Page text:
Research report

Consumer attitudes towards the diet and food environment in Scotland research report

2 documents for this subject


We identified a need to obtain up-to-date evidence on attitudes about diet, health and the food environment from people living across Scotland. This research will inform policy and consumer messaging around a healthy diet.

A quantitative online survey to assess consumer attitudes towards the diet and food environment in Scotland was carried out by JRS, an independent research consortium.  They surveyed over 1,500 adults aged 16+ with an additional boost to the sample of 250 parents with children under 16 living at home.

This is our second attitudinal survey, the first was published in 2015.

Access our first attitudinal survey from 2015.

Summary of findings

Cost of Living

  • Nearly two thirds of people in Scotland expressed concern about their household finances, increasing to just under three quarters when looking at the year ahead.
  • Numerous aspects of people’s lives have been negatively affected, and many have adapted their behaviours to minimise spend, with consumers changing shopping, cooking and eating behaviours to save money.
  • These adaptations have included around half going without (or considering going without), essential food items or skipping meals.
  • A healthy diet has become less of a priority due to the cost of living situation, with around a third saying their diet was less healthy.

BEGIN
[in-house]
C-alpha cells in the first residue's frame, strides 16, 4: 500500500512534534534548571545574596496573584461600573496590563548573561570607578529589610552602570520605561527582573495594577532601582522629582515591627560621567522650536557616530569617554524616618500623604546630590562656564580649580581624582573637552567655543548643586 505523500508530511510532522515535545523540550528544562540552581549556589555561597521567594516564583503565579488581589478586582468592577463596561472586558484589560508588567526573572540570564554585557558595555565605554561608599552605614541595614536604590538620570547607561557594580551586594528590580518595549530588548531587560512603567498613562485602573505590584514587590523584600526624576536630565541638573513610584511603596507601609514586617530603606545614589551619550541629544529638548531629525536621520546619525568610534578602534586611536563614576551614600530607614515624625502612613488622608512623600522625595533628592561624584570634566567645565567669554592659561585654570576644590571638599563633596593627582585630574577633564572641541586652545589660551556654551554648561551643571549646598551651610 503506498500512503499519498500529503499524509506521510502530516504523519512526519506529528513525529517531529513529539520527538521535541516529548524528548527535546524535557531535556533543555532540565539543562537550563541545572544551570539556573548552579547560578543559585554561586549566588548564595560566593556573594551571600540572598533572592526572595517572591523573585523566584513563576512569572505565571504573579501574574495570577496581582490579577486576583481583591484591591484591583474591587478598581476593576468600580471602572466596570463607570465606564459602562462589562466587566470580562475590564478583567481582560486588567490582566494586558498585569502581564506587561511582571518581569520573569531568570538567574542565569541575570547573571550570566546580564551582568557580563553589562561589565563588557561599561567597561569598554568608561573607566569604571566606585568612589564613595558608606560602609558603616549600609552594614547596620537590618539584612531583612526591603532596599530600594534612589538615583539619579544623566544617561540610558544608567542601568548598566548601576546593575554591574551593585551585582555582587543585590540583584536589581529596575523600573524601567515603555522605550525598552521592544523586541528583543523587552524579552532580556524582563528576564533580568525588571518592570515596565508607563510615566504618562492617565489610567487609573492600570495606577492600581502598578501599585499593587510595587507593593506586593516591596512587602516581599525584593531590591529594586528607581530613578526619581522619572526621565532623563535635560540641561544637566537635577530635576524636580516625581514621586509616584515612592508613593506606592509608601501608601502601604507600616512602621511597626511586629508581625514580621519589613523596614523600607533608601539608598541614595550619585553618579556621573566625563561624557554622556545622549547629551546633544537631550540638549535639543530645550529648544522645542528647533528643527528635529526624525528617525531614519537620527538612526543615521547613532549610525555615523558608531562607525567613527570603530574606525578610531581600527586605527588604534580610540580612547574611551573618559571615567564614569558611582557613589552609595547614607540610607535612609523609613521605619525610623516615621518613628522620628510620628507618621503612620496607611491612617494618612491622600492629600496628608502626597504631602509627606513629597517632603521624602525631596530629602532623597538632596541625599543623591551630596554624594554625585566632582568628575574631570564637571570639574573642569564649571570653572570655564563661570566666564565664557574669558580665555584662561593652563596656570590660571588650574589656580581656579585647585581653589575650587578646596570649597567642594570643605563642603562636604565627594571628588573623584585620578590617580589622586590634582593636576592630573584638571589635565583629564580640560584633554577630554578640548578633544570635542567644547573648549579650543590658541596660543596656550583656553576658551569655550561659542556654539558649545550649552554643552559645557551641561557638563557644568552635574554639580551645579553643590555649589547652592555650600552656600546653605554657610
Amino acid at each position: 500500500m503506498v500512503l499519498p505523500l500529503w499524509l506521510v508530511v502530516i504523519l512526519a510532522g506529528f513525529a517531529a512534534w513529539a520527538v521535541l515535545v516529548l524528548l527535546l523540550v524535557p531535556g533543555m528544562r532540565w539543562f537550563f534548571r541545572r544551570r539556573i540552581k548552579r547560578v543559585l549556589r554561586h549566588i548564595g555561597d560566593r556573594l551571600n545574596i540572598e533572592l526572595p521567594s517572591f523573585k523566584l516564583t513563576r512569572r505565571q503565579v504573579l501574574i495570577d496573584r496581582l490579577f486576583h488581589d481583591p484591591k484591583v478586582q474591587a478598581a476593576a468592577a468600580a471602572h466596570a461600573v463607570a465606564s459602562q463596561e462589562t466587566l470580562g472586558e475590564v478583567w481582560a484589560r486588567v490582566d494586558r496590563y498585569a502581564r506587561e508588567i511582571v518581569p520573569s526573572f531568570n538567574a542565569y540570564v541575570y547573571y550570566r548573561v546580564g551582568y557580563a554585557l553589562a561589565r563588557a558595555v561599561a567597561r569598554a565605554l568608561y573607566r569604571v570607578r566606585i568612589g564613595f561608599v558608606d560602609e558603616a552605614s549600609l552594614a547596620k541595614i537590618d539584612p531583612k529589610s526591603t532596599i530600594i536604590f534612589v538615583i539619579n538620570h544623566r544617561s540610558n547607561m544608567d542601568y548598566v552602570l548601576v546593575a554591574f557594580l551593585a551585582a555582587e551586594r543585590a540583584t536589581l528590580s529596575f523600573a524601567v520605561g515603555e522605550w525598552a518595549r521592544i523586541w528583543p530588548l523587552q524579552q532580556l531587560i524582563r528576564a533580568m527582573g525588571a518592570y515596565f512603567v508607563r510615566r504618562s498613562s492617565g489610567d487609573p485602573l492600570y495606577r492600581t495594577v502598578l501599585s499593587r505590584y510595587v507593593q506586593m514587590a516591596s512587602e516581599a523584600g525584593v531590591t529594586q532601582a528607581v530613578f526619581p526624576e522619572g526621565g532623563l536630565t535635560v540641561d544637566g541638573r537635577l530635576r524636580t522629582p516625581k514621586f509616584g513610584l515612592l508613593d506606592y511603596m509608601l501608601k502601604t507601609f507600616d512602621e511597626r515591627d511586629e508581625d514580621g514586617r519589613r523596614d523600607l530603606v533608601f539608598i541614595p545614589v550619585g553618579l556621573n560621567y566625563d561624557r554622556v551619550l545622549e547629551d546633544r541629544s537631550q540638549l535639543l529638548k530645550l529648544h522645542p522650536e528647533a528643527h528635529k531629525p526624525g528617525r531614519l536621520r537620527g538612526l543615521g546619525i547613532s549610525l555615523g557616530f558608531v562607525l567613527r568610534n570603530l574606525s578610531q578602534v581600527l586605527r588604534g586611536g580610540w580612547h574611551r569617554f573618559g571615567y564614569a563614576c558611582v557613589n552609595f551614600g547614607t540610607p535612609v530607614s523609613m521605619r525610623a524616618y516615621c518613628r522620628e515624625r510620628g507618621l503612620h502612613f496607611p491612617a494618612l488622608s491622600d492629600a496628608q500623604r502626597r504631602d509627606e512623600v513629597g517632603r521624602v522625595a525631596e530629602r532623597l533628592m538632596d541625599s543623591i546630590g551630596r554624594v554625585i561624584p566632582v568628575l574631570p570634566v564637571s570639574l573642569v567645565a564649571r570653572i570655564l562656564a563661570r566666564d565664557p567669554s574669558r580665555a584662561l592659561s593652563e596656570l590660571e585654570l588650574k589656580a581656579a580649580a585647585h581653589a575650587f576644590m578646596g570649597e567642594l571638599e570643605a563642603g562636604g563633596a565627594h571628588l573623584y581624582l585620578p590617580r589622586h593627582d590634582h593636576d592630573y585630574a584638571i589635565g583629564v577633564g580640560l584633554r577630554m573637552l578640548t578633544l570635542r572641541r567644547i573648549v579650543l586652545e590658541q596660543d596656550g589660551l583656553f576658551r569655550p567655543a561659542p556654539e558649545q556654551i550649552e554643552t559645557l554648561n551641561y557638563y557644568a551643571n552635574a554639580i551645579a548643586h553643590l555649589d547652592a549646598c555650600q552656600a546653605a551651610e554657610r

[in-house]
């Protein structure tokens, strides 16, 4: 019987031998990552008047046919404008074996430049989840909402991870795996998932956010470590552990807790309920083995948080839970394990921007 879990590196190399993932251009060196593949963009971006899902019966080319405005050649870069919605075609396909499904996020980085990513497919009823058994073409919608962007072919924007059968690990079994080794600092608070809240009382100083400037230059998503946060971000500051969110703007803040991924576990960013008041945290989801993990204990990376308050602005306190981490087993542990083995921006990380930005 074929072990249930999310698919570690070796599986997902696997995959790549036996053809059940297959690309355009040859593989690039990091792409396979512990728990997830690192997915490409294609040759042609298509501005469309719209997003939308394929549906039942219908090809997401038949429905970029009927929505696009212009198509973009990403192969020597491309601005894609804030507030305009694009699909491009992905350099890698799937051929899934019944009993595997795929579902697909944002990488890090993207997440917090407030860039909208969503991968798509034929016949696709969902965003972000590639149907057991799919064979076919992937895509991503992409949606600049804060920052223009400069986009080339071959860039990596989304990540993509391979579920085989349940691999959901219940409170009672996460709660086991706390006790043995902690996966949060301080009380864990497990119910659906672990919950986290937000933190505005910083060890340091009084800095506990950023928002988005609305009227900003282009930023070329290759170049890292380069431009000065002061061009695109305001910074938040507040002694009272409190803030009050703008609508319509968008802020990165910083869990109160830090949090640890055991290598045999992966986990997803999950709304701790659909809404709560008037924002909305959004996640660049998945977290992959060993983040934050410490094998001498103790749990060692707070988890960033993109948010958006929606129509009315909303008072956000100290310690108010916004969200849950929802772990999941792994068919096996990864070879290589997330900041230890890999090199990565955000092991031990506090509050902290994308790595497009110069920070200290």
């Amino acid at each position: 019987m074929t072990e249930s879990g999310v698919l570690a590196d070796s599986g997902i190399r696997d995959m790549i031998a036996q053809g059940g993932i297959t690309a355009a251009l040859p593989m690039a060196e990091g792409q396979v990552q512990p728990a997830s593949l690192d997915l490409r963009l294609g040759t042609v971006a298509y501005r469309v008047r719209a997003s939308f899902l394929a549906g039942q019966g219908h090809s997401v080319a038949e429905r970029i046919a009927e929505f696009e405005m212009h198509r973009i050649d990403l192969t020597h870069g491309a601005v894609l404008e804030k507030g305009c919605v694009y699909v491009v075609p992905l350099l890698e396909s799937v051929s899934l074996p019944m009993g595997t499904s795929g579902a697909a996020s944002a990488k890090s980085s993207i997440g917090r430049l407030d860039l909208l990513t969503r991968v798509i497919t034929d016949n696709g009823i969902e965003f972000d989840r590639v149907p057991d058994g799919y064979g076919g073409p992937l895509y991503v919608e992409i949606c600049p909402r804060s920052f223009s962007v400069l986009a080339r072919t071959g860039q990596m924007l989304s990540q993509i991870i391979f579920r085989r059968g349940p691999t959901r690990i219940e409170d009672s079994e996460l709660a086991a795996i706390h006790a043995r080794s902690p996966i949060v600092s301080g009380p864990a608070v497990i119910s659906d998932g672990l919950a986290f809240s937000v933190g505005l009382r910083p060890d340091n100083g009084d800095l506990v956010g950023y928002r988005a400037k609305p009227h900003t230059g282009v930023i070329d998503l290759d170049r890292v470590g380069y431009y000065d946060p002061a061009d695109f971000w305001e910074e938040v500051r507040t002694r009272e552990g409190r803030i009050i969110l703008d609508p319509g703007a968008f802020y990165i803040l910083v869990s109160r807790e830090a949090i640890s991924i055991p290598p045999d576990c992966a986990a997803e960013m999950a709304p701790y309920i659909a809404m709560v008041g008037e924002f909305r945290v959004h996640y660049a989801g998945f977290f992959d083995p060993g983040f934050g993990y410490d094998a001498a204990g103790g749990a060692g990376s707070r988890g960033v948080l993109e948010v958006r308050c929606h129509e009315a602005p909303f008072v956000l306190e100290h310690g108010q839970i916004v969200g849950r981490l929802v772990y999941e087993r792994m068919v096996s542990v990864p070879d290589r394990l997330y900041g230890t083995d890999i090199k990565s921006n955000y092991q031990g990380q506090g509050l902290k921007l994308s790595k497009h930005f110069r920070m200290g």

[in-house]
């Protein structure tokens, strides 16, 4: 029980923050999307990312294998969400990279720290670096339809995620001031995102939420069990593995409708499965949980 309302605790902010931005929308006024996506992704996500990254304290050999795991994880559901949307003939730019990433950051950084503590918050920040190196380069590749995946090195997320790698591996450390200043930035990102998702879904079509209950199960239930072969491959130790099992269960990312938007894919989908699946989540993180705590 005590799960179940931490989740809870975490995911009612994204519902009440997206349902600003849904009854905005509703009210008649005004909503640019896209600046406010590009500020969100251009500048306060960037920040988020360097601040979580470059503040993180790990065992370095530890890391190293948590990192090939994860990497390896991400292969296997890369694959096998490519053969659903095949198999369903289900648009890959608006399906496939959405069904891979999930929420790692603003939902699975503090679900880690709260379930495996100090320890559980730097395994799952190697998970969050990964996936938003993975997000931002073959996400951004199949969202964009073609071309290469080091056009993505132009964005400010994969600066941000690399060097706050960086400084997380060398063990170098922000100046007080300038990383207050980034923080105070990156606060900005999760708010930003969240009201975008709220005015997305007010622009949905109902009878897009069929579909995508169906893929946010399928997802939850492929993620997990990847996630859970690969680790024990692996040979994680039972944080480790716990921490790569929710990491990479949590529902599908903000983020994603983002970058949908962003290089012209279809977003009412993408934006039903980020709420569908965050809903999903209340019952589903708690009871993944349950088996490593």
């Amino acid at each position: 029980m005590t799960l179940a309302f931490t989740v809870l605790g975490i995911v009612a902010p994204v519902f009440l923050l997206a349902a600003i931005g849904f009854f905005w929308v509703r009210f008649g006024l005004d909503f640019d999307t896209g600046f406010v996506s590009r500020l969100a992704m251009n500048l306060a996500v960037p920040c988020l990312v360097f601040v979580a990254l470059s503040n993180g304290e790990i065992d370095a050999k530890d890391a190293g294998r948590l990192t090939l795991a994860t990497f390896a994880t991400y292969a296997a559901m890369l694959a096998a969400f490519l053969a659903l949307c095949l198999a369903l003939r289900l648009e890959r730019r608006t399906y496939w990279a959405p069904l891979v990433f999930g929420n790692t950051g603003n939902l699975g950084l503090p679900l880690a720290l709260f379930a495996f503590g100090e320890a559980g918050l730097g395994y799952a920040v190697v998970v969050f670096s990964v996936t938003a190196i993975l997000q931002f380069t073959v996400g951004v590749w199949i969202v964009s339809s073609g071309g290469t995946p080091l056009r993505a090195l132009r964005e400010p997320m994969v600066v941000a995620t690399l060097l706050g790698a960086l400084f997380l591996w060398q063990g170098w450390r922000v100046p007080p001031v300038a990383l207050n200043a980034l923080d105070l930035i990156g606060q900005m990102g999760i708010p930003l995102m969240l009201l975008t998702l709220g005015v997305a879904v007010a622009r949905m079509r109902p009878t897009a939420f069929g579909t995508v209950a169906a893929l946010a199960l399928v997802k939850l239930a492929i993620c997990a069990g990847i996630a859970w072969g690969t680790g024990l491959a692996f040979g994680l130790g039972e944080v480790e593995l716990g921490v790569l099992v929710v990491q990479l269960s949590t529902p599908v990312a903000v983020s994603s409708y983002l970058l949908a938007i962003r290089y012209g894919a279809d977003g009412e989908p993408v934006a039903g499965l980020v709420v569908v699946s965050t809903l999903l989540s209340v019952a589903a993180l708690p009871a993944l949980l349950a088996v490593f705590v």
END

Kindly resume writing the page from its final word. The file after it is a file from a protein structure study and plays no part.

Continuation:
• Food insecurity is a real concern with over a third of respondents worried about affording food in the next month.

Eating out of home (or ordering in)

  • Whilst many have reduced frequency of eating out, those in younger age groups reported eating out most often with a quarter eating out once a week or more.
  • Whilst around half say it is not difficult to find healthy choices when eating out, it is more difficult with takeaways and delivered food.
  • Nearly three quarters of adults agreed that children’s menus should be healthier.
  • More than half of adults in Scotland use apps or order food online, with those aged under 45 significantly more likely to do this than other ages.
  • Four fifths agreed that its convenient to be able to order from their phones and as a result, more than half order more often than they otherwise would.
  • The widespread use of promotional alerts has contributed to consumers ordering more food than planned.
  • Calorie labelling is being noticed on menus and is having an impact on the choices made by consumers.


  • More than half of respondents said it was important to them that the food they eat is produced and packaged in a sustainable way.
  • With regards to making modifications to the diet, more than a third say they actively reduce meat consumption most or all of the time, while over a quarter actively reduce dairy intake.
  • However, in the context of other decision making criteria, such as cost and taste, concerns around sustainability are a much lower priority.
  • Consumers practice a range of sustainable behaviours, with around three quarters actively trying to reduce food waste and drinking tap water over bottled water, always or most of the time. 
  • Cheaper prices for foods that are more sustainable, and sustainable foods being on promotion, were the top reasons consumers would be encouraged to choose more sustainable options.